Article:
Joint Association of Port Transport Unions accuse some security officers along transit routes of extortion

The Joint Association of Port Transport Unions (JAPTU), has accused operatives along the national routes of extortion and other illegal, from transit cargo truck drivers despite efforts from stakeholders to curb it.

Mr. Ibrahim Musah, Executive Secretary of JAPTU, disclosed this during a discussion which was monitored by the Communication for Development and Advocacy Consult (CDA Consult) in Tema.

He noted that despite several efforts by stakeholders of the port and shipping industry including the Customs Division of the Ghana Revenue Authority (GRA) to end the unacceptable practice, it is not yielding the expected desires.

Mr. Musah alleged that some Customs officers were charging truck drivers for services that were supposed to be free, explaining that for instance, some demanded between GHs500.00 and GHs1,000.00 to write a report on a transit truck that break down on the road as required by the Customs regulations even though that service is supposed to be free.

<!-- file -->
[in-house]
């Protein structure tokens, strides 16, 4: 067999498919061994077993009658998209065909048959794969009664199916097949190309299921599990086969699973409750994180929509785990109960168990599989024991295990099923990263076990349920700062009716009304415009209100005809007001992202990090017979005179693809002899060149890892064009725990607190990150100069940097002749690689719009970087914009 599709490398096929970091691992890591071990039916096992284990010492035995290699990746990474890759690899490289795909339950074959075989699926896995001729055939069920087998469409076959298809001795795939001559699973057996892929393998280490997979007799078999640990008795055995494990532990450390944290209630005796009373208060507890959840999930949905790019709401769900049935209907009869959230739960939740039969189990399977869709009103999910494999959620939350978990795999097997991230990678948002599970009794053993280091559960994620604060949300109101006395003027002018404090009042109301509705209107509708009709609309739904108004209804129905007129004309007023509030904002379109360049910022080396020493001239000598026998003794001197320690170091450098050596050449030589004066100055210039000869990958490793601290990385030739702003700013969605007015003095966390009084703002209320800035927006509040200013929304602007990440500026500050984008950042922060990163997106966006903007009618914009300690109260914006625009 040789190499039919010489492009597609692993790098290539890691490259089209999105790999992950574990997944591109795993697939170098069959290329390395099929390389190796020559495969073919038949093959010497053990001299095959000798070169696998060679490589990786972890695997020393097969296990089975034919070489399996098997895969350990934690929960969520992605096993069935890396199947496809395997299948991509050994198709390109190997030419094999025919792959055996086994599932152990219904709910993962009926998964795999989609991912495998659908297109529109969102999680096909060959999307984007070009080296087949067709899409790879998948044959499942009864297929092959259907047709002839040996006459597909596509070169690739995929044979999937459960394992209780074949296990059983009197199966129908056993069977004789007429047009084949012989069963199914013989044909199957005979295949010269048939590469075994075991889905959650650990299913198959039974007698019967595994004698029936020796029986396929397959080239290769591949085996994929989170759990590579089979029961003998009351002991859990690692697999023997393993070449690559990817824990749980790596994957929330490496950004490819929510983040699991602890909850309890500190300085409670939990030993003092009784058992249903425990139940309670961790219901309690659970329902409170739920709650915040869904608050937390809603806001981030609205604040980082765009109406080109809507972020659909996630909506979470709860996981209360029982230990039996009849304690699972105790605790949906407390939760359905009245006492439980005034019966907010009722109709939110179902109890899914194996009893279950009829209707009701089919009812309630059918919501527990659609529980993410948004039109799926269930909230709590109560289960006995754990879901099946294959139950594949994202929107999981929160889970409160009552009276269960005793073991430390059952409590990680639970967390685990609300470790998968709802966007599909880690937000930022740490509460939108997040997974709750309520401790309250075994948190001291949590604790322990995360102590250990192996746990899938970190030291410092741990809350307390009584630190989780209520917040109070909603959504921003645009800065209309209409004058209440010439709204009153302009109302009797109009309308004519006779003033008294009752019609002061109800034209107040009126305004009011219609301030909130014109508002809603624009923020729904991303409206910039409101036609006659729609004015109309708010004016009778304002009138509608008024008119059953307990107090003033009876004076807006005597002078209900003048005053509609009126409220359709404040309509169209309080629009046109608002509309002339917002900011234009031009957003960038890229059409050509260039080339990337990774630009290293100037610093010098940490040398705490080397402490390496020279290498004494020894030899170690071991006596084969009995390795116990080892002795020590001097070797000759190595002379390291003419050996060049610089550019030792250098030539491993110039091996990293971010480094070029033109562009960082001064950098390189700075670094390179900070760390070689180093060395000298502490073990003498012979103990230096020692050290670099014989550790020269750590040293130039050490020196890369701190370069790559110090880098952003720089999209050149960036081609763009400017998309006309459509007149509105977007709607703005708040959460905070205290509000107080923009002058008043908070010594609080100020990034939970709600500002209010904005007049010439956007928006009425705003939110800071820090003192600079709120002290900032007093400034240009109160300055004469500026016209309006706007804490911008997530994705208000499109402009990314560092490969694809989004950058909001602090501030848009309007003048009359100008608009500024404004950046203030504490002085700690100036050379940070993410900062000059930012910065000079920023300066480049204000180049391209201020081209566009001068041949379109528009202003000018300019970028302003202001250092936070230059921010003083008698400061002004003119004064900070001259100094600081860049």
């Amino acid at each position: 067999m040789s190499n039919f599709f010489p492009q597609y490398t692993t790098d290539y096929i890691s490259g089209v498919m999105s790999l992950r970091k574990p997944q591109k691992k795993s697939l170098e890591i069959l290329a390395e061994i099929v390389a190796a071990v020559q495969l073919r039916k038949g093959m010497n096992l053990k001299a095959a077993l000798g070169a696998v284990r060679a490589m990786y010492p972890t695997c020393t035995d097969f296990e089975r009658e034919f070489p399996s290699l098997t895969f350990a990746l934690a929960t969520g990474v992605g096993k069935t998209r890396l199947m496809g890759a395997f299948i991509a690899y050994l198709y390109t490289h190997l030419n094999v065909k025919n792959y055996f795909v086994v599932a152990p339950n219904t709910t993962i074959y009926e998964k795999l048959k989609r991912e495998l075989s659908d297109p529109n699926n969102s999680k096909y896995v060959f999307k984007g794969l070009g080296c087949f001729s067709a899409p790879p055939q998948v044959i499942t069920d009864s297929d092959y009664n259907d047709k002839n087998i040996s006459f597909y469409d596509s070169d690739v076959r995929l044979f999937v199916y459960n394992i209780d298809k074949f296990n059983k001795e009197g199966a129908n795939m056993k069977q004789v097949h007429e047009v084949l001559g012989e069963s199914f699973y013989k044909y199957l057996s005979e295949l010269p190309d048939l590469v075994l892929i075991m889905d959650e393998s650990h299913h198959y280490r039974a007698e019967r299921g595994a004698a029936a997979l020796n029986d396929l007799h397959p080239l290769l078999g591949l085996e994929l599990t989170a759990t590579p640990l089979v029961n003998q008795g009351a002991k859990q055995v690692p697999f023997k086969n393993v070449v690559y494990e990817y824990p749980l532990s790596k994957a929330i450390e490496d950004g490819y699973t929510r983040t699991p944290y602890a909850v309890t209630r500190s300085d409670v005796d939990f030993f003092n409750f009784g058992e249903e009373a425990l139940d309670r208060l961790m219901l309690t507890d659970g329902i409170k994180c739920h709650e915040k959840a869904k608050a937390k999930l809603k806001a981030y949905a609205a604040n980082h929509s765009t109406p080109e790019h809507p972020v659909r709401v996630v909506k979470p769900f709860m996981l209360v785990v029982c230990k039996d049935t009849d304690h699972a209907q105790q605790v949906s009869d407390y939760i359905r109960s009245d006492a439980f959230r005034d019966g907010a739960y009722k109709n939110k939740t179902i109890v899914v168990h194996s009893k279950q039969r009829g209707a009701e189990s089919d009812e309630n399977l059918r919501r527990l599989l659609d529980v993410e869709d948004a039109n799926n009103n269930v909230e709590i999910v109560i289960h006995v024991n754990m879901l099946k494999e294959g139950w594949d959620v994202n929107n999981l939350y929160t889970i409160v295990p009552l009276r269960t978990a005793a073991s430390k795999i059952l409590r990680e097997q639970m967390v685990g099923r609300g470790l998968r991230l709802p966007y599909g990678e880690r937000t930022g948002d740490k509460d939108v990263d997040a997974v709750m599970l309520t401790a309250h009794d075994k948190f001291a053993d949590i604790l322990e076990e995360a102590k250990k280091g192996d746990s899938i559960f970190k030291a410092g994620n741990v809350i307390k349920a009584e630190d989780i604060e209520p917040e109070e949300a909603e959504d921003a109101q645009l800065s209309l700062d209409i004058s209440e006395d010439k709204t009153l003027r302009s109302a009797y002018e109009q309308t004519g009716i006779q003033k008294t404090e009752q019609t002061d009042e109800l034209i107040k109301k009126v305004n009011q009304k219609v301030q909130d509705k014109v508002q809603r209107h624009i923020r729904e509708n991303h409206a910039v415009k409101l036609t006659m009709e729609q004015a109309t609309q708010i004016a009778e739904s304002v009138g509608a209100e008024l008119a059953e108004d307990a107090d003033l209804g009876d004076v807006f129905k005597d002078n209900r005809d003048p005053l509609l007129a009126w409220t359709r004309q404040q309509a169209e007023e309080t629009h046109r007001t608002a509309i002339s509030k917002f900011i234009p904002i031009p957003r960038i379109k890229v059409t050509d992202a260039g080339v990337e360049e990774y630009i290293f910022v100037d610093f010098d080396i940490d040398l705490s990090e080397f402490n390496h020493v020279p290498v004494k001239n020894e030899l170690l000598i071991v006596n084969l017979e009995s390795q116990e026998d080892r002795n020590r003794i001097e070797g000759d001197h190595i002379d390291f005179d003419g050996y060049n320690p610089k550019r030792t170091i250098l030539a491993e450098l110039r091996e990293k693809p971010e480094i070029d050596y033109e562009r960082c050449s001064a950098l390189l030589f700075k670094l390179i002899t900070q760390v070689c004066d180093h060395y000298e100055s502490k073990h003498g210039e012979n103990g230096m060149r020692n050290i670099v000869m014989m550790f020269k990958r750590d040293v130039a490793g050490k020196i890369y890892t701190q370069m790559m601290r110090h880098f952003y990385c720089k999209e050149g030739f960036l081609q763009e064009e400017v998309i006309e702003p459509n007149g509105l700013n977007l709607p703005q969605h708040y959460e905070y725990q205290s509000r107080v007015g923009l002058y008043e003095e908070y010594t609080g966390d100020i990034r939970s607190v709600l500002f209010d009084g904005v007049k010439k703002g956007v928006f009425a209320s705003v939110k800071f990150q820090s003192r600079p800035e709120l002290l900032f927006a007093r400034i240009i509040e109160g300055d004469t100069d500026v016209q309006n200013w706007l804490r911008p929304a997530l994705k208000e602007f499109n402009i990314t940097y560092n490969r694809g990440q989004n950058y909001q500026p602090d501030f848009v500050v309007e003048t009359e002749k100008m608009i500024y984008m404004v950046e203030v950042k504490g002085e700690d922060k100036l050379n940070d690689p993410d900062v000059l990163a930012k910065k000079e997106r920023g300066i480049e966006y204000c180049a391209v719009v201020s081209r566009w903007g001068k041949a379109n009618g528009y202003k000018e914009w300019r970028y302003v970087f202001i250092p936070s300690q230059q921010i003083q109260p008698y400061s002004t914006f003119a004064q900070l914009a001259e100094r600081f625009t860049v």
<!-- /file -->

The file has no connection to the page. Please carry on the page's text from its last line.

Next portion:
He said that even though transporters sometimes give a token to the officers in appreciation of their work, it was unacceptable for them to charge them for services that were supposed to be free under the guise of workmanship and logistical expenditure.

He noted that such activities apart from having some financial implications on the haulage transporters also tended to harm the country’s trade facilitation and the overall competitiveness of Ghana’s transit corridors.

The JAPTU Executive Secretary added that state officers on the corridor must understand that the country was in competition with others that have ports, therefore the need to conduct themselves in a manner that would promote trade.

He cautioned that developmental and marketing efforts made towards upgrading the country’s ports might be rendered futile if these actions were not urgently curtailed.

Mr. Musah also called for the removal of some of the police barriers on the corridor, saying from Tema to Paga, there were not less than 70 such barriers.

He said, “much as the police hierarchy will tell you that the roads need to be safe, which we appreciate, sometimes we think some officers take undue advantage of providing security, to rather extort monies.

“You have uniformed policemen who would disrespect their uniforms by demanding five cedis from drivers.”

Source: Modern Ghana